COVID legacy: More deaths than births in Alabama

State Public Health Officer says state doing ‘okay’ three years after first case, but challenges remain

By: - February 17, 2023 7:01 am
Dr. Scott Harris, state health office for the Alabama Department of Public Health, presented a report on the state's response to the COVID-19 pandemic on Feb. 16, 2023 in Montgomery.

On February 16, 2023, Dr. Scott Harris, state health officer for the Alabama Department of Public Health, presented a report on the state’s response to the COVID-19 pandemic in Montgomery. (Alander Rocha/Photo)

Almost three years after health officials confirmed the first COVID-19 case in Alabama, more people are dying in the state than being born.

The 2022 numbers aren’t finalized, but Dr. Scott Harris, the State Health Officer, estimated Thursday that there were about 4,000 more deaths than births last year. That was smaller than the estimated 10,000 more deaths than births in Alabama in 2021. But prior to the outbreak, and as long as records had been kept, births exceeded deaths in Alabama.

It’s an ongoing effect of the pandemic, Harris said during a wide-ranging assessment of the state’s response to COVID-19 on Thursday morning at the Alabama Department of Public Health board meeting in Montgomery. Harris said the state had grappled with personnel and supply shortages, and a federal response that often clashed with individual state plans.

“We have 51 different COVID plans,” Harris said. “That meant you can get vaccinated in Georgia this week, but you had to wait two weeks to get vaccinated with Alabama.”

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The state is doing “okay” today, Harris said. Fewer people are being tested, and undercounting cases remains a problem in the state and the nation. But since the Delta variant ebbed after its outbreak in 2021, COVID-19 has been less dangerous for most people. Immunocompromised people remain at risk of getting sick with COVID-19 or remaining sick for a longer period.

Hospital admissions have declined, and Harris said that the health care system has a “manageable” load now. But there is a low uptake of the updated booster vaccines. Harris urged his audience to get the updated vaccine if they hadn’t already.

Struggles with staffing

Alabama recorded its first COVID-19 case on March 13, 2020. Since then, the state has seen more than 1.6 million cases and over 20,000 deaths. In September 2021, Alabama had the highest rate of deaths from COVID in the nation. The outbreak strained hospital systems that were already struggling with nursing shortages.

Going into 2021, The expected shortage of nurses was approximately 200,000 nationwide, said James Hardin, president of the Alabama State Nurses Association. The widespread need affected Alabama’s ability to keep nurses in the state.

“You become a competitor with other states to keep nurses,” he said.

Staffing issues persist, said Harding, because Medicare reimbursements are so low in the state.

And Alabama ranks at the bottom for Medicare reimbursement rates, which make up a large share of hospital’s revenue, “by a good bit,” said Danne Howard, deputy director of the Alabama Hospital Association.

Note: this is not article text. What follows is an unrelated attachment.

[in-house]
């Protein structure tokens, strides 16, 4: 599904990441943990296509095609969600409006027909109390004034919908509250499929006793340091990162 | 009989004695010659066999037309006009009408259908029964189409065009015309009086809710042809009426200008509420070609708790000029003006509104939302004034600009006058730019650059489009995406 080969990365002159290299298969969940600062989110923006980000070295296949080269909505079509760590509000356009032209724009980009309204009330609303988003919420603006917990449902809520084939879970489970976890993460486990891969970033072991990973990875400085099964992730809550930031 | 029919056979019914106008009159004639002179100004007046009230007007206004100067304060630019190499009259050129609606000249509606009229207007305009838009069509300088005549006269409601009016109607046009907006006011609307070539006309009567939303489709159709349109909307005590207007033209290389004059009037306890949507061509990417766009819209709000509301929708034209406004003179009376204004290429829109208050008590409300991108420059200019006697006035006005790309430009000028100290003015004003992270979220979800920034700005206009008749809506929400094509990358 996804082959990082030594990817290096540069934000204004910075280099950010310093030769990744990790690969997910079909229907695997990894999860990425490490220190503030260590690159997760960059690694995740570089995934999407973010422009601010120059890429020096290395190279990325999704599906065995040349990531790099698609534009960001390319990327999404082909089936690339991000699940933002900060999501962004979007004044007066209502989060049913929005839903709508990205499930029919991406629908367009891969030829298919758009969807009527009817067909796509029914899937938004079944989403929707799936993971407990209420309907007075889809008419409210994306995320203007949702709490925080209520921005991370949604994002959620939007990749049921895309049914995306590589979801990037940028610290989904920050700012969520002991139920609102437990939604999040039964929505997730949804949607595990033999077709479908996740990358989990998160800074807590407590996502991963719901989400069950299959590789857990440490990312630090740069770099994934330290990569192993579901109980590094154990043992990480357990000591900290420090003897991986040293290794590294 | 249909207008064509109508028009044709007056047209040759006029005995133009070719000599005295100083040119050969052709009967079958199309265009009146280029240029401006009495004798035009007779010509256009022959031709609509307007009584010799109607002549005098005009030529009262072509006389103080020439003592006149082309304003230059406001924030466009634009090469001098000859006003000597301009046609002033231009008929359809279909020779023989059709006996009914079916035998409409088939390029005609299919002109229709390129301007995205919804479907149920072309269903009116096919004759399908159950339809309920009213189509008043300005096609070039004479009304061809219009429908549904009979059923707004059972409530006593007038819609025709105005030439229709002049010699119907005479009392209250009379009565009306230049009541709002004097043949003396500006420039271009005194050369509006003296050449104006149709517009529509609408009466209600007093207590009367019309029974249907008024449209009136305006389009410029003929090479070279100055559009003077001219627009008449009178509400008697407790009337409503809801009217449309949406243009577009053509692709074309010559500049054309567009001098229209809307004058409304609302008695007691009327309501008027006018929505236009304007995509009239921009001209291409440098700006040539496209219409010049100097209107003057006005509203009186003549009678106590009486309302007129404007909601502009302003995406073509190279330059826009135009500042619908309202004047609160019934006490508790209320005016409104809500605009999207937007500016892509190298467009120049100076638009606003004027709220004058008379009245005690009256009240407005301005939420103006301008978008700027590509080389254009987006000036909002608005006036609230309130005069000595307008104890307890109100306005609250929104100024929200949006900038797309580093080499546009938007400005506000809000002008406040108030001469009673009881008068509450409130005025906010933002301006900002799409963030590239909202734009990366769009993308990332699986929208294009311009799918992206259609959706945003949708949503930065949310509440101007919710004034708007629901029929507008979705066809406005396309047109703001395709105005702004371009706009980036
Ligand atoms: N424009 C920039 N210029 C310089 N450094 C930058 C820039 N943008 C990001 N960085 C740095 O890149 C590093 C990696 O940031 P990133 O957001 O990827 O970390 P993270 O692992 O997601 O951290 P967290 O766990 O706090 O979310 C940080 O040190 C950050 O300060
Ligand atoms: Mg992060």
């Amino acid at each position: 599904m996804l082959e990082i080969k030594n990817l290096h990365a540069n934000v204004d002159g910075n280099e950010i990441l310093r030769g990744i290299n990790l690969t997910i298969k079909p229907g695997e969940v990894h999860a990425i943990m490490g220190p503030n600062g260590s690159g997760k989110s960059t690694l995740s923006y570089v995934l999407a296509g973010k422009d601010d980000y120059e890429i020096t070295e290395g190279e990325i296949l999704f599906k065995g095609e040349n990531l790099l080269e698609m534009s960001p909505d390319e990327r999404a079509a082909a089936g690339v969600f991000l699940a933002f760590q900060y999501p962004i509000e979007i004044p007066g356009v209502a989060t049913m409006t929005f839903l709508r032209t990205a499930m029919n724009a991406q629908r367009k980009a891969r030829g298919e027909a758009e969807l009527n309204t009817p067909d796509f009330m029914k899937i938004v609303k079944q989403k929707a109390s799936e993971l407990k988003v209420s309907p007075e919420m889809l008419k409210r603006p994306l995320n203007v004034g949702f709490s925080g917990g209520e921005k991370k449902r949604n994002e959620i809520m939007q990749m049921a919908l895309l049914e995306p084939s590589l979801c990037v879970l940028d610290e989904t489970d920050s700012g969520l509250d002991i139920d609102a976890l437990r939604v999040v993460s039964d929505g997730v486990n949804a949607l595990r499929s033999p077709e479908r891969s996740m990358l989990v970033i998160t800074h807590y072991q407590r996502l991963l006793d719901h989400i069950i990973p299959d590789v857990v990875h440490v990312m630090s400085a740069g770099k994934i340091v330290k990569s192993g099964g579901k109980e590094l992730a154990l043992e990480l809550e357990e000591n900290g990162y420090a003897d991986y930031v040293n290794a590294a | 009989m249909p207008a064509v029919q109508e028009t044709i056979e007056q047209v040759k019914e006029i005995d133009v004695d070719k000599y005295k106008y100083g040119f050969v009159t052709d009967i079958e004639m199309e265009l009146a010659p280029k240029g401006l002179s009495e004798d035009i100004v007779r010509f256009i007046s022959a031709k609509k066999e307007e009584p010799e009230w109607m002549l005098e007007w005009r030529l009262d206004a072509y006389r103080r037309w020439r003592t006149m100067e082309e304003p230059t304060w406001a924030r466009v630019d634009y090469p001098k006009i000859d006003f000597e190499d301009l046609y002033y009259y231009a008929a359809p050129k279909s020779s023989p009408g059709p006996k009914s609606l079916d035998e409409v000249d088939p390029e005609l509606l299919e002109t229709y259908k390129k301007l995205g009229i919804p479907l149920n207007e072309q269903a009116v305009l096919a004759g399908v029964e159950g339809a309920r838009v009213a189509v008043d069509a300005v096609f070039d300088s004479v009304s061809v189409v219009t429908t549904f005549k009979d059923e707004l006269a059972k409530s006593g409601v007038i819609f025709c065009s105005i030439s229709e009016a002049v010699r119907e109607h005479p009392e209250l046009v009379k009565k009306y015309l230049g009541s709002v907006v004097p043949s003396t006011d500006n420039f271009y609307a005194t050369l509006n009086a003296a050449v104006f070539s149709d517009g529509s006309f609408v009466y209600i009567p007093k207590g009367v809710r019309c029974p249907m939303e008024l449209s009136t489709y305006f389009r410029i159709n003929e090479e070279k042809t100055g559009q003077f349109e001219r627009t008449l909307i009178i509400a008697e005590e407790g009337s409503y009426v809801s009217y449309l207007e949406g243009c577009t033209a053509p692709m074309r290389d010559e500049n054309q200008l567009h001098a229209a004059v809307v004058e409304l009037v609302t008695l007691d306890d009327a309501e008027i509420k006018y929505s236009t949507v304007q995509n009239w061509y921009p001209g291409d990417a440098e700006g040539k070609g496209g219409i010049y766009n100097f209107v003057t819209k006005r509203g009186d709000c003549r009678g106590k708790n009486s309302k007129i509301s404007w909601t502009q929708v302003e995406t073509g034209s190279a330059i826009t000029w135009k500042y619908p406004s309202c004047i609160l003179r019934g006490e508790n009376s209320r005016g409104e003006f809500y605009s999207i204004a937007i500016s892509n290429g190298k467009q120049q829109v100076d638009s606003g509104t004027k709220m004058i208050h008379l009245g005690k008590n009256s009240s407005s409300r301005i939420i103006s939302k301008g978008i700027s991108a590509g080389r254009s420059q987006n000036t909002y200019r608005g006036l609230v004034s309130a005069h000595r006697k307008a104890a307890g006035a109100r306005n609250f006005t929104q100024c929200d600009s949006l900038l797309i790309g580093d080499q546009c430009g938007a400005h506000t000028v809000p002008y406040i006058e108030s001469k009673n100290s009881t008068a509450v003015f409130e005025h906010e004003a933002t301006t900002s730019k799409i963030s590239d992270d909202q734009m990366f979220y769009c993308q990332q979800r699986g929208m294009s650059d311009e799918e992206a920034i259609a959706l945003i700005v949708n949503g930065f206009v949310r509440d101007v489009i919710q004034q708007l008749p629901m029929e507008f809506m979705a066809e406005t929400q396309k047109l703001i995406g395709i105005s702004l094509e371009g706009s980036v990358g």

The low reimbursement rates only worsened nursing shortages in the state, Hardin said. States with higher reimbursement rates can pass that money on to their staff, so someone who lives near a border state may be able to get better pay.

“For us to attract those people to come back, we have to match those salaries or more,” Harding said. “But we don’t have the same reimbursement.”

A supply-chain problem across the country also deeply affected the department’s response to the pandemic. It made it difficult to get medical supplies, such as personal protective equipment (PPE). Harris said this led to competition among states for these supplies, and sometimes against other health organizations in Alabama. This competition further raised prices for these goods.

Alabama has a troubled history when it comes to providing healthcare for its Black residents. That led to mistrust toward the medical system among Black communities. Harris said the department worked with local officials, health care providers and organizations to address this problem. He said that they are proud that the Black Belt counties are seven of the top ten most vaccinated counties in Alabama.

“We felt like we had a lot of success,” he said.

But the state had trouble reaching other rural areas, and specifically young white males. Harris said they tried the same strategy, but that didn’t work. Even targeting football games and partnering with NASCAR was only “mildly successful.”

The lack of knowledge around the virus and the abundance of misinformation was another challenge the department faced, Harris said. Expert opinion didn’t matter as much.

“People don’t want to hear from experts, they want to hear from people in their tribe, that they agree with,” he said. “And that’s really a lot of noise for us to try to get through.”


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Alander Rocha
Alander Rocha

Alander Rocha is a journalist based in Montgomery, and he reports on government, policy and healthcare. He previously worked for KFF Health News and the Red & Black, Georgia's student newspaper. He is a Tulane and Georgia alumnus with a two-year stint in the U.S. Peace Corps.